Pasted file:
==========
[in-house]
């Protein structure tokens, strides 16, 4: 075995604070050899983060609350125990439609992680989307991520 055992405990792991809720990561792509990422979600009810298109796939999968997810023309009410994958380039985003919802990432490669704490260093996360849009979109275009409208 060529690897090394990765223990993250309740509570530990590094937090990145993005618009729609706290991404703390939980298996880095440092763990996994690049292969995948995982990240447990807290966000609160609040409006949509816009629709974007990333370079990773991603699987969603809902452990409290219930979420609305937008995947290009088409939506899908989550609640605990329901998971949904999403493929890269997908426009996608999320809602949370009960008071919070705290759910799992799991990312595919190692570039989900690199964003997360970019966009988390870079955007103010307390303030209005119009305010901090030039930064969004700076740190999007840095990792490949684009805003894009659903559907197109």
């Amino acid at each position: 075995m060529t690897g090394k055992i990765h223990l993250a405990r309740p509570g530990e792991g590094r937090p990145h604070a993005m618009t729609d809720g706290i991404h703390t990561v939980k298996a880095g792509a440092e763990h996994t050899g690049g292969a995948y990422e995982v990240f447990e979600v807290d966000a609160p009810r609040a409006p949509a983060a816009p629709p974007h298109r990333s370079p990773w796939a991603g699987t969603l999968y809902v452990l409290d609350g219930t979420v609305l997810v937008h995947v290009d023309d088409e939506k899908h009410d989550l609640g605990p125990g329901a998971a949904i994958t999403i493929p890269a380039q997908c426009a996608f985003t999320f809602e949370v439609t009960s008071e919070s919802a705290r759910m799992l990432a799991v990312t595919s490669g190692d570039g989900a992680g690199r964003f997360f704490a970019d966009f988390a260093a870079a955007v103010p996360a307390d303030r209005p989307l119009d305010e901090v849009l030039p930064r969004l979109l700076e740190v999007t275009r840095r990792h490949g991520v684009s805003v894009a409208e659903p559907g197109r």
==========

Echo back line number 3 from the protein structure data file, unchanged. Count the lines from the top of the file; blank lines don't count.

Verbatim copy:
């Amino acid at each position: 075995m060529t690897g090394k055992i990765h223990l993250a405990r309740p509570g530990e792991g590094r937090p990145h604070a993005m618009t729609d809720g706290i991404h703390t990561v939980k298996a880095g792509a440092e763990h996994t050899g690049g292969a995948y990422e995982v990240f447990e979600v807290d966000a609160p009810r609040a409006p949509a983060a816009p629709p974007h298109r990333s370079p990773w796939a991603g699987t969603l999968y809902v452990l409290d609350g219930t979420v609305l997810v937008h995947v290009d023309d088409e939506k899908h009410d989550l609640g605990p125990g329901a998971a949904i994958t999403i493929p890269a380039q997908c426009a996608f985003t999320f809602e949370v439609t009960s008071e919070s919802a705290r759910m799992l990432a799991v990312t595919s490669g190692d570039g989900a992680g690199r964003f997360f704490a970019d966009f988390a260093a870079a955007v103010p996360a307390d303030r209005p989307l119009d305010e901090v849009l030039p930064r969004l979109l700076e740190v999007t275009r840095r990792h490949g991520v684009s805003v894009a409208e659903p559907g197109r």